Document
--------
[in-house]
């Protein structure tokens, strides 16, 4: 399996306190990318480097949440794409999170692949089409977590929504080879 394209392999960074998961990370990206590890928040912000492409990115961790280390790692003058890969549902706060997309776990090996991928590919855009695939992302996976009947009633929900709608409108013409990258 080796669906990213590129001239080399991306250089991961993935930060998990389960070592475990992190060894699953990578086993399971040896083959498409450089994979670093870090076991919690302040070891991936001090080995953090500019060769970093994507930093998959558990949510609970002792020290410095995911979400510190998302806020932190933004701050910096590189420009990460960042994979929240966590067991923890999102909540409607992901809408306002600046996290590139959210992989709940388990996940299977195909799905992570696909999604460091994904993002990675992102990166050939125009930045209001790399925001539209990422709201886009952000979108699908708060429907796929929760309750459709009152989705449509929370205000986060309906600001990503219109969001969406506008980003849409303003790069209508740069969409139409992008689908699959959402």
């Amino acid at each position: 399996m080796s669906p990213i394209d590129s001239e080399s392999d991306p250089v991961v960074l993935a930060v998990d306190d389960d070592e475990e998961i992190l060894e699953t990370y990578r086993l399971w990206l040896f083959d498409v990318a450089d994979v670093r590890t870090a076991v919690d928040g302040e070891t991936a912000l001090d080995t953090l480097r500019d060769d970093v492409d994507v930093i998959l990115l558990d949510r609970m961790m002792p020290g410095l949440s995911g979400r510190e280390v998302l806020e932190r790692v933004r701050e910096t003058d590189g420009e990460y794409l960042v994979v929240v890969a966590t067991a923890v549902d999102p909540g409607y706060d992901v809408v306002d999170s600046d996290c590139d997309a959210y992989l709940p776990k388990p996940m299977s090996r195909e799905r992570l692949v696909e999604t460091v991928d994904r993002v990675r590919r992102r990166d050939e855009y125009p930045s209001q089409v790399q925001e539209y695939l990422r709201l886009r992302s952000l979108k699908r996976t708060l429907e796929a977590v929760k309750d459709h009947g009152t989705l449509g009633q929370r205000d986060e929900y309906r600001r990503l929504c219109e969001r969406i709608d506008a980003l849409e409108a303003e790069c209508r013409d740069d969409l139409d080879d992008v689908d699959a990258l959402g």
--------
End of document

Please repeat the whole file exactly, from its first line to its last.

[in-house]
């Protein structure tokens, strides 16, 4: 399996306190990318480097949440794409999170692949089409977590929504080879 394209392999960074998961990370990206590890928040912000492409990115961790280390790692003058890969549902706060997309776990090996991928590919855009695939992302996976009947009633929900709608409108013409990258 080796669906990213590129001239080399991306250089991961993935930060998990389960070592475990992190060894699953990578086993399971040896083959498409450089994979670093870090076991919690302040070891991936001090080995953090500019060769970093994507930093998959558990949510609970002792020290410095995911979400510190998302806020932190933004701050910096590189420009990460960042994979929240966590067991923890999102909540409607992901809408306002600046996290590139959210992989709940388990996940299977195909799905992570696909999604460091994904993002990675992102990166050939125009930045209001790399925001539209990422709201886009952000979108699908708060429907796929929760309750459709009152989705449509929370205000986060309906600001990503219109969001969406506008980003849409303003790069209508740069969409139409992008689908699959959402």
């Amino acid at each position: 399996m080796s669906p990213i394209d590129s001239e080399s392999d991306p250089v991961v960074l993935a930060v998990d306190d389960d070592e475990e998961i992190l060894e699953t990370y990578r086993l399971w990206l040896f083959d498409v990318a450089d994979v670093r590890t870090a076991v919690d928040g302040e070891t991936a912000l001090d080995t953090l480097r500019d060769d970093v492409d994507v930093i998959l990115l558990d949510r609970m961790m002792p020290g410095l949440s995911g979400r510190e280390v998302l806020e932190r790692v933004r701050e910096t003058d590189g420009e990460y794409l960042v994979v929240v890969a966590t067991a923890v549902d999102p909540g409607y706060d992901v809408v306002d999170s600046d996290c590139d997309a959210y992989l709940p776990k388990p996940m299977s090996r195909e799905r992570l692949v696909e999604t460091v991928d994904r993002v990675r590919r992102r990166d050939e855009y125009p930045s209001q089409v790399q925001e539209y695939l990422r709201l886009r992302s952000l979108k699908r996976t708060l429907e796929a977590v929760k309750d459709h009947g009152t989705l449509g009633q929370r205000d986060e929900y309906r600001r990503l929504c219109e969001r969406i709608d506008a980003l849409e409108a303003e790069c209508r013409d740069d969409l139409d080879d992008v689908d699959a990258l959402g």